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Herbs in jars being used in Ayurvedic practices

The Asian countries have thrived in their discoveries of nature since time immemorial. They have studied the botany of their surroundings and have devised cures for various health conditions. Before modern medicine was born, the ancient civilizations trusted their health experts and the power of nature to heal their bodies. Two such systems are the Indian Ayurveda and Traditional Chinese Medicine.

India and China are geographical neighbors who also share common intellectual pursuits, be it for their intensely detailed religious practices, or diverse language systems. They share common scientific understandings dating back many centuries, and are known for their use of herbs, concoctions, and extracts in treating diseases.

The Chinese believe in the balance of the Qi, the vital life force that apparently surges through the body. Disturbance in this balance results in illness and disease. The familiar concept of yin and yang play a role in bringing normality to the body. The internal body organs are compared to the five elements of nature namely, earth, fire, wood, air, and water. Traditional medicine targeted these specific organs which were believed to be the hotbeds of possible imbalance. Treatments like massage, acupuncture, cupping, and burning herbs at the site of infection are important practices in this school of thought.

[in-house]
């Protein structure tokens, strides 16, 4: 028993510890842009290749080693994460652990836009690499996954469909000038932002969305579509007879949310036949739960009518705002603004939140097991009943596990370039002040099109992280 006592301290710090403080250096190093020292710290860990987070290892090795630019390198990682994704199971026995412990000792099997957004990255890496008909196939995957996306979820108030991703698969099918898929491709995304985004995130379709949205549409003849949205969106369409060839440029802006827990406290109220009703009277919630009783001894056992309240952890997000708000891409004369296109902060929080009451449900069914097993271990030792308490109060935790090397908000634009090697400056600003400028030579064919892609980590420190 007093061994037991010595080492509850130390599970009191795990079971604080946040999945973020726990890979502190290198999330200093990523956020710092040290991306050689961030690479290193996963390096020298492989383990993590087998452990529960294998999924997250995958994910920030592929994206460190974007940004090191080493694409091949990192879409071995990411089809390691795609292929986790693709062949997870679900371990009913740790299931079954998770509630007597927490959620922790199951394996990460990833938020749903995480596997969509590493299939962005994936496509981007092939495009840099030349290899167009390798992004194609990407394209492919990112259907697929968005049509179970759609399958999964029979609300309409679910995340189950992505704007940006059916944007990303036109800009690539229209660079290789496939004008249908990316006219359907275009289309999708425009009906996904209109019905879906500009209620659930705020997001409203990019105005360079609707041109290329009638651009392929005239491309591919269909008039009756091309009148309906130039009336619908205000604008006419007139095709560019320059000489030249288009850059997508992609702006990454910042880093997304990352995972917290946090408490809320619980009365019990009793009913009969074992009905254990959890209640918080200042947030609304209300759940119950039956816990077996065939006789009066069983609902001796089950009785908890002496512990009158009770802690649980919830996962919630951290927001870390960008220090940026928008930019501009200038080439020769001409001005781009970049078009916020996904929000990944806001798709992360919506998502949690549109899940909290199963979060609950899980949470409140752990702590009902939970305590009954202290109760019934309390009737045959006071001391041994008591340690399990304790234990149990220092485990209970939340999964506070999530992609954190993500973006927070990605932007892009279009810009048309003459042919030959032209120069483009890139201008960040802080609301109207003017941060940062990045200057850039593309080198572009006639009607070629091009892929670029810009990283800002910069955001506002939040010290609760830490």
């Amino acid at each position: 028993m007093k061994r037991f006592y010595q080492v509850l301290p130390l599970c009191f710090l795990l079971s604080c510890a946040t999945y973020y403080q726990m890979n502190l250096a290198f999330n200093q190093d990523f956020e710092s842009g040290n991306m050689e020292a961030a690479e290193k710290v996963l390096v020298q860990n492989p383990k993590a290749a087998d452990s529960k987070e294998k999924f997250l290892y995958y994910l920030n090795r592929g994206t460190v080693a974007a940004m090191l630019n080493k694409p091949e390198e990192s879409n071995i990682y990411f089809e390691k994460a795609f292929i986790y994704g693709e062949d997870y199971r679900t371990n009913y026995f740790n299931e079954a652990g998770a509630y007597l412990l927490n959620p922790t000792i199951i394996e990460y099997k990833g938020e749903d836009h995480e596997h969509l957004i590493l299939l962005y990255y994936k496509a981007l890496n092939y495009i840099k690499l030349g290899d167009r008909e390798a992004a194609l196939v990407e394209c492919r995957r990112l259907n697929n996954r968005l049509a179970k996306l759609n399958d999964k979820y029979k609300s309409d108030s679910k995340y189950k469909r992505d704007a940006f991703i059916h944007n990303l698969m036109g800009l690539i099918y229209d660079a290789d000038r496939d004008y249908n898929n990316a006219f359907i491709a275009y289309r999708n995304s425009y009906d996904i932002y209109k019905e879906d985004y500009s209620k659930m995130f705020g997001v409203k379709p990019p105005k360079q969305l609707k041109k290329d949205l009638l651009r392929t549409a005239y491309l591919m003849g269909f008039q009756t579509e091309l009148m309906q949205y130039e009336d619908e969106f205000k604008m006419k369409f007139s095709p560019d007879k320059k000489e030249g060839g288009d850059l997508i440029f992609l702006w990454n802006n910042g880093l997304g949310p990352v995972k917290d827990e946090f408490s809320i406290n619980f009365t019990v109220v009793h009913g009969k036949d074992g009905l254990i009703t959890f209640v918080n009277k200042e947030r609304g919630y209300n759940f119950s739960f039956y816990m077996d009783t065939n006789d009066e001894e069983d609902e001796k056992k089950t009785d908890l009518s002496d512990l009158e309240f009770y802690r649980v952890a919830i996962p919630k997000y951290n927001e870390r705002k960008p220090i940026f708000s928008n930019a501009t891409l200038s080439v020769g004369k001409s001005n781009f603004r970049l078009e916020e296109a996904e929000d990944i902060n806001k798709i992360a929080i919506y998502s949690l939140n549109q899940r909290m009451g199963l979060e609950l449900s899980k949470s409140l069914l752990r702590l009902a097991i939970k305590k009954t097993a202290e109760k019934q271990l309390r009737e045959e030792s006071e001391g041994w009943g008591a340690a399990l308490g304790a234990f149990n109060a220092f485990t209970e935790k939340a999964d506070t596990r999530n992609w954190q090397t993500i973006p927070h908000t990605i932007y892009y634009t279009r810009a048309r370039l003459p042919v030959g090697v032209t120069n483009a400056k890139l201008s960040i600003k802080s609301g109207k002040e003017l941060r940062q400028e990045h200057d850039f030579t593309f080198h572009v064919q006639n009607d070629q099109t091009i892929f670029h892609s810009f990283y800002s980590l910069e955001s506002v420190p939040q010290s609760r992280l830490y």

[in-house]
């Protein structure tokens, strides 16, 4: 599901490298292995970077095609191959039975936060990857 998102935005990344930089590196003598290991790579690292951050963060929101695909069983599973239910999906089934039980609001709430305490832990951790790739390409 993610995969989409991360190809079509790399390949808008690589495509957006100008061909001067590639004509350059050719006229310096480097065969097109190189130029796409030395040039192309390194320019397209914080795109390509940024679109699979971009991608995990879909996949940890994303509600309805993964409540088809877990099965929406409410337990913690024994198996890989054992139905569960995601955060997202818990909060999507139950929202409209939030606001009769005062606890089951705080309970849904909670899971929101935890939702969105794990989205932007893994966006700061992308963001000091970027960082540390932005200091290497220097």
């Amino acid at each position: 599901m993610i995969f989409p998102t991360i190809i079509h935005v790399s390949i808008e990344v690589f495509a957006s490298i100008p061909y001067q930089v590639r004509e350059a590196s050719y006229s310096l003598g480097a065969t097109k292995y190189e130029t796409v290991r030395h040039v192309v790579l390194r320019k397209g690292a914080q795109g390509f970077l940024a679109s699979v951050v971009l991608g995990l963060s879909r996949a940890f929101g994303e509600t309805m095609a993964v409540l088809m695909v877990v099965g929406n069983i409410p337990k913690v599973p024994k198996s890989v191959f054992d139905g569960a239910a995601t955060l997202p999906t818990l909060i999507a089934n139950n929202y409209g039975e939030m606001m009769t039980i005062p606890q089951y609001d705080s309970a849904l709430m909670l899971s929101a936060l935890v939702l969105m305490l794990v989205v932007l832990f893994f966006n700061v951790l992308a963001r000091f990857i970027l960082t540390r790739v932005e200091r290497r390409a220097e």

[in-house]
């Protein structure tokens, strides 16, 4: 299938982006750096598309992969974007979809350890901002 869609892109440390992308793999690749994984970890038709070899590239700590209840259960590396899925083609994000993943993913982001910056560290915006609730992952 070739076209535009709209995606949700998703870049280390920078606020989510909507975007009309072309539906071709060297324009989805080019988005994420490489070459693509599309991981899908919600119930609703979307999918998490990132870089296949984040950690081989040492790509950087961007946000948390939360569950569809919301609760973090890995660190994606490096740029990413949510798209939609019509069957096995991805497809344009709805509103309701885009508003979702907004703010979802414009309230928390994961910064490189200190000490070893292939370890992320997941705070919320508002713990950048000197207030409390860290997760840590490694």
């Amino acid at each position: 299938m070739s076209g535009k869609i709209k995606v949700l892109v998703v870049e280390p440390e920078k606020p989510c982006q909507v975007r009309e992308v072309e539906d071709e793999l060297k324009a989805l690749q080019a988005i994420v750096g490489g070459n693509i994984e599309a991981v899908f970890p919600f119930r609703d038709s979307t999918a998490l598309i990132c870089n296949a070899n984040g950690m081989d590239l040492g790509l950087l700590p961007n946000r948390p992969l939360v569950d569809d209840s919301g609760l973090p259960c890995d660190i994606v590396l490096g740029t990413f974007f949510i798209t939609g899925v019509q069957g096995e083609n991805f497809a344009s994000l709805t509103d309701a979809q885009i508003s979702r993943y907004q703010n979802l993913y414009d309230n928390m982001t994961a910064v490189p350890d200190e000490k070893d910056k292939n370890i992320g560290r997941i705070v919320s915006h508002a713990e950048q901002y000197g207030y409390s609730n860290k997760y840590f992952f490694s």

Traditional Chinese herbs being prepared for use in curing a specific illness Image source: wikimedia commonswikimedia commons

Ayurveda, on the other hand, is deeply rooted in the Hindu faith and mythology. It employs the instructions provided in the texts and is a system based on curing the imbalance in the doshas, which are the three governing forces within the body. Two of the doshas correspond to the sun and the wind, and the third is the response of the bodily fluids to the others. Treatment methods involve the five senses and must be carried out by an expert only.

The traditional medicine systems of Ayurveda and Chinese medicine are not too far separated from each other except through the origins and faith. They are similar in the core concept of balance and harmony within the human body. Ayurveda is well-received in the west, while Chinese medicine remains predominantly indigenous. In the modern world, allopathy is preferred to these systems because of it grants immediate relief. Gaining expertise in the ancient medical practice is a life-long process unlike with modern medicine.

Keywords: Medicine, Oriental, Chinese, Indian, Ayurveda, TCM


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